Our 30th episode! Hard to believe we started in March, 2019 at episode 1! In this episode of Food History Happy Hour, we made the Pink Garter cocktail from 1946 and discussed all things wedding food! We started off with WWII rationing and wedding cakes, moved into 19th century wedding breakfasts, why they were called "breakfasts," and the types of food served, including the Medieval origins of wedding cakes, which were originally (and sometimes still are) fruitcake! Then we moved onto trends in cake design, the influence of Queen Victoria on fashionable weddings, and launched into a discussion of famous literary weddings (including Laura Ingalls Wilder and Meg March from Little Women) which then devolved into an (attempted) discussion of what was served at Miss Havisham's wedding breakfast.
In earnest pursuit of Anna Katherine's request to know what was at Miss Havisham's wedding breakfast, I could find no official reference. The original text only refers to the bride's cake and an epergne filled with something cobwebby and rotting. Almost certainly fruit if, like Elizabeth theorized, Miss Havisham's wedding had taken place in the 1810s.
I did, however, find an etiquette book from 1834 that had this to say about weddings:
"The breakfast should be supplied by a first rate confectioner and the table should be as beautiful as flowers plate glass and china can make it. The ordinary menu of a wedding breakfast is as follows. Tea, coffee, wines, cold game and poultry, lobster salads, chicken and fish à la Mayonnaise, hams, tongues, potted meats, game pies, savory jellies, Italian creams, ices, and cold sweets of every description."
So lots of meat, seafood, and sweets, all served cold. I can only imagine what rotting lobster or fish smelled like in Miss Havisham's house. Yuck.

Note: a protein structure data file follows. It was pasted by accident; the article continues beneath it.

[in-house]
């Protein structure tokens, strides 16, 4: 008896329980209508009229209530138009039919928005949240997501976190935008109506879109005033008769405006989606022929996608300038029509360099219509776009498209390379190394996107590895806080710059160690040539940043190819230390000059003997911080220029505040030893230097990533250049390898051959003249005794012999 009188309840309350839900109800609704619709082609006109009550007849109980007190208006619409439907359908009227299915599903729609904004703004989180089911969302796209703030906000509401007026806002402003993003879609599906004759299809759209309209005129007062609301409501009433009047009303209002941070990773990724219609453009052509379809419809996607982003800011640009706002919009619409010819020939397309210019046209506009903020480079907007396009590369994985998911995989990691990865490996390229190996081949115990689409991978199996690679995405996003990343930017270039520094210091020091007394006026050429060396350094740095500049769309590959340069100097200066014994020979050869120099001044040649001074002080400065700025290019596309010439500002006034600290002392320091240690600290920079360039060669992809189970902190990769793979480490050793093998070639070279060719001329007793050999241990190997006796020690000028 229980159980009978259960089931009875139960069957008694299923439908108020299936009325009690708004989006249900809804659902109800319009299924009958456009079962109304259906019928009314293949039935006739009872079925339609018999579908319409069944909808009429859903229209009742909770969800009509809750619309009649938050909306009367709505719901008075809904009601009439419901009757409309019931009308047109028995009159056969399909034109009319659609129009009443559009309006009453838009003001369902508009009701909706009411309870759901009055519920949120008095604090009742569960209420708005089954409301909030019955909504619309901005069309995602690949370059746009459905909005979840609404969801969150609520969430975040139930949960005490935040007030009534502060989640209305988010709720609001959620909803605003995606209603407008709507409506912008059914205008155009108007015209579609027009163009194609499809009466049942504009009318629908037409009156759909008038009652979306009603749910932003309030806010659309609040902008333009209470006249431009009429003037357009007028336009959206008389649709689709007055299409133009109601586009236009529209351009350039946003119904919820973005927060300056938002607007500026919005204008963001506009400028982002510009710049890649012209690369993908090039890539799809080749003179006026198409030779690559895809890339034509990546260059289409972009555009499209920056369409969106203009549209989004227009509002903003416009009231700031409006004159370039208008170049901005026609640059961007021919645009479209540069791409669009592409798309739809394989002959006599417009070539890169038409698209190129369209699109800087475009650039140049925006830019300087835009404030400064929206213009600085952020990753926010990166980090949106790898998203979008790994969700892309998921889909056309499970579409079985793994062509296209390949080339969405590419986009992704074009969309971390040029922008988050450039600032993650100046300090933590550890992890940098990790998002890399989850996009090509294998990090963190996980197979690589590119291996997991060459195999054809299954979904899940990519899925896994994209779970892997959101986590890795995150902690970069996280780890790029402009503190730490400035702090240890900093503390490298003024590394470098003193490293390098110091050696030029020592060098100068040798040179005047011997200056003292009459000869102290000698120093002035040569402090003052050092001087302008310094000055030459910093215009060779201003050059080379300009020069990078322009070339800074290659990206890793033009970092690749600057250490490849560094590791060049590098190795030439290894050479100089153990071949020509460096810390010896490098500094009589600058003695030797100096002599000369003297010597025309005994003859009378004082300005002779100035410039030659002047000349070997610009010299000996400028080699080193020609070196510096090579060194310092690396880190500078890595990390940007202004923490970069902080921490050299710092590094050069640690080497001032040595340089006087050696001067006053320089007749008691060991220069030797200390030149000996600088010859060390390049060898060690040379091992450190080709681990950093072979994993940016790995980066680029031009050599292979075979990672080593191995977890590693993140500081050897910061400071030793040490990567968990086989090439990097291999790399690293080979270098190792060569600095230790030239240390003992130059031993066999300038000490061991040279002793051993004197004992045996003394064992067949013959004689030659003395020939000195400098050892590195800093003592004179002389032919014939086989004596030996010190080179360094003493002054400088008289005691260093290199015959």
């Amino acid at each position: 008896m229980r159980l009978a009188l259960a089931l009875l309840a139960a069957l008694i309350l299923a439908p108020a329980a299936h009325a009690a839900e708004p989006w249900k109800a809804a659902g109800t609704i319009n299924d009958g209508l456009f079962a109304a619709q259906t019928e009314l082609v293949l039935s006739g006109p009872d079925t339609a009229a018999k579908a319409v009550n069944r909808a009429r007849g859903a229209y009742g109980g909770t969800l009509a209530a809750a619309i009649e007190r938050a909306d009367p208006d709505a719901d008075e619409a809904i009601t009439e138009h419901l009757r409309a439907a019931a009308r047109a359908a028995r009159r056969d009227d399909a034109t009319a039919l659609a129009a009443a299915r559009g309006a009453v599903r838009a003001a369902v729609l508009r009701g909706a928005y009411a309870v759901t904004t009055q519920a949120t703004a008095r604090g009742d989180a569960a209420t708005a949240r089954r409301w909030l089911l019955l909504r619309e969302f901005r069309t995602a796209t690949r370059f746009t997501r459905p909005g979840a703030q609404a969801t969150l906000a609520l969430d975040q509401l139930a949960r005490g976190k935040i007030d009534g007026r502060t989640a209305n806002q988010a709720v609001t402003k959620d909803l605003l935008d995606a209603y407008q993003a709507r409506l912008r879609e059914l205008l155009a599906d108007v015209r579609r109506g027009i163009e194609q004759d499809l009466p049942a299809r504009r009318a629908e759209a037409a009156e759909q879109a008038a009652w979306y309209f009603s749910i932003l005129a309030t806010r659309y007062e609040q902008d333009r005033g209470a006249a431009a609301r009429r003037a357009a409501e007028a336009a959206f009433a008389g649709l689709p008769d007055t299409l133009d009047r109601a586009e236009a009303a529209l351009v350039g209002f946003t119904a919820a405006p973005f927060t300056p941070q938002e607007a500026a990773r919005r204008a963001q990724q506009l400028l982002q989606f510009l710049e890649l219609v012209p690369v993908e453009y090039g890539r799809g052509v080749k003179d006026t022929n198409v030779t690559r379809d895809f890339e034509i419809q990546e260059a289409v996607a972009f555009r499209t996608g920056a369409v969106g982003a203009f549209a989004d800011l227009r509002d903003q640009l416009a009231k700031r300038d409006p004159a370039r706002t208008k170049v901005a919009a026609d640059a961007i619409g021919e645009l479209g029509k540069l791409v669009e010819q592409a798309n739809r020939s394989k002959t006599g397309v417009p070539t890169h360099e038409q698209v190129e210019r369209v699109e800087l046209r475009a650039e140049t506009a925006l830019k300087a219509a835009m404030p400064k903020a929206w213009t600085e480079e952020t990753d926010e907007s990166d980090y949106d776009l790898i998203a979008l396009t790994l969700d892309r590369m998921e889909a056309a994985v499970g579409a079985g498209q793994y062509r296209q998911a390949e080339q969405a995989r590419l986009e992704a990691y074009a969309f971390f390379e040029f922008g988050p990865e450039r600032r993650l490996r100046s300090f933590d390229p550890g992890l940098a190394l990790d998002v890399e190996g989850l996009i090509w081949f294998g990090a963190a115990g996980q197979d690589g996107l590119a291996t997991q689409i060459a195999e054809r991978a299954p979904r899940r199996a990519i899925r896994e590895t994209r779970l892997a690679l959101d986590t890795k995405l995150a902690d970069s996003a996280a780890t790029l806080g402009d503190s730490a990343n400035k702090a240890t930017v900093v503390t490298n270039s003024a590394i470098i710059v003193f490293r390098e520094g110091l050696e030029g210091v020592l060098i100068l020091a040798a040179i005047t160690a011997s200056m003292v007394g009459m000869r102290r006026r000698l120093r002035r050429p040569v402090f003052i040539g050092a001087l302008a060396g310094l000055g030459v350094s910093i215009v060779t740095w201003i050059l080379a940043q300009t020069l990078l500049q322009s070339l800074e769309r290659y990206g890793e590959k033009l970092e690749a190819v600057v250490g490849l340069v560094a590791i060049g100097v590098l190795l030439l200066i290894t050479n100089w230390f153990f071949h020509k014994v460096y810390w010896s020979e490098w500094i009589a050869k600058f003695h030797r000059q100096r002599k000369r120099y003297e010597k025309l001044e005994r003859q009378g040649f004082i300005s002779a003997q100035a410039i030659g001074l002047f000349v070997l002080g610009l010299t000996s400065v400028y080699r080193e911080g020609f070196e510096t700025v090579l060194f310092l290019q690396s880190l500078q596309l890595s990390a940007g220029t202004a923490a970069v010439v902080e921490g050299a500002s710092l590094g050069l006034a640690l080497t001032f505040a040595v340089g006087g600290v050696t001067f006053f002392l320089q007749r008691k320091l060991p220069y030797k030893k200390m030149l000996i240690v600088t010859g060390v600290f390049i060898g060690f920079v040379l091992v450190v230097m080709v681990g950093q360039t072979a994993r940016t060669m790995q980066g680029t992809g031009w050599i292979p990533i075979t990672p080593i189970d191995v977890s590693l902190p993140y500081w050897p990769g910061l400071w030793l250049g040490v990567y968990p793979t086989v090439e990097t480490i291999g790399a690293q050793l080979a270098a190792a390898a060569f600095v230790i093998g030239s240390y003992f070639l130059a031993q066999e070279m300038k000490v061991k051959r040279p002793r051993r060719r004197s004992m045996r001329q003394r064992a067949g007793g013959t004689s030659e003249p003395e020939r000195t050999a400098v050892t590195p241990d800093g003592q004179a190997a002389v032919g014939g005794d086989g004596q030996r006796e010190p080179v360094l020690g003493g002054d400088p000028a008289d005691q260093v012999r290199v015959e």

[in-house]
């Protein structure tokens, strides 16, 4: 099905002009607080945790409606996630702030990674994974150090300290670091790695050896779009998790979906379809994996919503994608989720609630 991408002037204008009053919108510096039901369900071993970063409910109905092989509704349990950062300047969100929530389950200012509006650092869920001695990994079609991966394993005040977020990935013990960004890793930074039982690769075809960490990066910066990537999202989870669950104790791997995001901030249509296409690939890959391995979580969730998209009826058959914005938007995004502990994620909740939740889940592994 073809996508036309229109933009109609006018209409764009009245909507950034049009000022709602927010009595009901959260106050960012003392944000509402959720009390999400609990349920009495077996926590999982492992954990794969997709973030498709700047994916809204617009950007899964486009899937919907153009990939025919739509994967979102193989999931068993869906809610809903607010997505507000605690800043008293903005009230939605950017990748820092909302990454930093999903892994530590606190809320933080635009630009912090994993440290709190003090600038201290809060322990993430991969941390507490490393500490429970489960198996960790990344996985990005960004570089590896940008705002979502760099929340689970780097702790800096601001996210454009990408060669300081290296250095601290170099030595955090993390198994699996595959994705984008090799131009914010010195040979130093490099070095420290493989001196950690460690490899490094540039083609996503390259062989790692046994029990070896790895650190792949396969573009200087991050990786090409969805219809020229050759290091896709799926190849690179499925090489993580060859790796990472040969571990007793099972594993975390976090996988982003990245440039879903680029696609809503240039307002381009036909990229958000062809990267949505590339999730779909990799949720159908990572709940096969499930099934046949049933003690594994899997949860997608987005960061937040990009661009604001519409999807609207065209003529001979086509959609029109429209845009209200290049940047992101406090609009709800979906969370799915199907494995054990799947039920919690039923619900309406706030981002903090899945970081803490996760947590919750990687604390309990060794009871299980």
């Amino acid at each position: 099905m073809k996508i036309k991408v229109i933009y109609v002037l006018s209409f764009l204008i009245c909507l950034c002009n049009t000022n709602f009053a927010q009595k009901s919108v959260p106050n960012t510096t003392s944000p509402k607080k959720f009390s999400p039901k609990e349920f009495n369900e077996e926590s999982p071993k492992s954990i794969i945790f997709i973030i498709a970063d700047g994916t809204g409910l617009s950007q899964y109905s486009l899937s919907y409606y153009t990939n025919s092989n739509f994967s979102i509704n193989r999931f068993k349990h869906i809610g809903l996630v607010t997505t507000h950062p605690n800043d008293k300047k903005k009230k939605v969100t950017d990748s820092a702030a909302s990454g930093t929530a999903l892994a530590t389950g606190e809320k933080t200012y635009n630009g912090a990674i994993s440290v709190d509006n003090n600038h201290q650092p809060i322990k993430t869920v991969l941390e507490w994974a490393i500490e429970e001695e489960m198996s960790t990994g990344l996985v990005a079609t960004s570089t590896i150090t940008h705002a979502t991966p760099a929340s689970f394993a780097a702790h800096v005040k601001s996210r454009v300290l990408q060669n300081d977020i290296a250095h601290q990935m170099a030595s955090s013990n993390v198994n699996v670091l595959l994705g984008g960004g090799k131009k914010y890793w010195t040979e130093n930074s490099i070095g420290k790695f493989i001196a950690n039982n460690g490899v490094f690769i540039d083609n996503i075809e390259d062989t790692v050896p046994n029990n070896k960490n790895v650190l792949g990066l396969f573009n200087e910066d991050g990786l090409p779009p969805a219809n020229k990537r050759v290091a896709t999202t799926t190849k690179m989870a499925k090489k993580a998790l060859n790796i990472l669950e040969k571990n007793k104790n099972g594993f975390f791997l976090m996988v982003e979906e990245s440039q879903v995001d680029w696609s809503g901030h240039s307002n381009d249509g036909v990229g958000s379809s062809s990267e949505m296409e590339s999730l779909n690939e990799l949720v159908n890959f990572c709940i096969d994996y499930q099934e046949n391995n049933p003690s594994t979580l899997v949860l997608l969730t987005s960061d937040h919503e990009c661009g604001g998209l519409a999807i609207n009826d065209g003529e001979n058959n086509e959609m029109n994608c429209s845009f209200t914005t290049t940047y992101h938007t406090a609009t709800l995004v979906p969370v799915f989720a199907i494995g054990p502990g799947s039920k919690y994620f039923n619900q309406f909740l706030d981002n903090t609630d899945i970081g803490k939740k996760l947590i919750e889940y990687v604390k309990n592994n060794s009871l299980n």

And while I wasn't able to find an actual menu from Queen Victoria and Prince Albert's wedding, I did find a clip from the show Anna Katherine was referring to!
The Pink Garter (1946)
Tonight's cocktail came from perennial favorite The Roving Bartender by Bill Kelly, published in 1946. This was a very straightforward, very delicious drink. Super simple, but surprisingly complex-tasting. If you like raspberry lemonade, this drink will be right up your alley. If sweet drinks are not your thing, cut down on the grenadine, or up the gin ratio. It calls for:
1/3 ounce lemon juice
1/3 ounce grenadine
1 ounce dry gin
Shake with ice and strain into a martini glass. I garnished mine with a maraschino cherry for extra pizazz.
Still looking for more wedding food history? You can watch my illustrated talk as recorded recently for a library lecture!
That's all for this month's Food History Happy Hour! I've got a TON of talks coming up in June, so be sure to check out the events calendar, and we'll see you at the next Food History Happy Hour on June 18th!
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Sarah Wassberg Johnson has an MA in Public History from the University at Albany and studies early 20th century food history.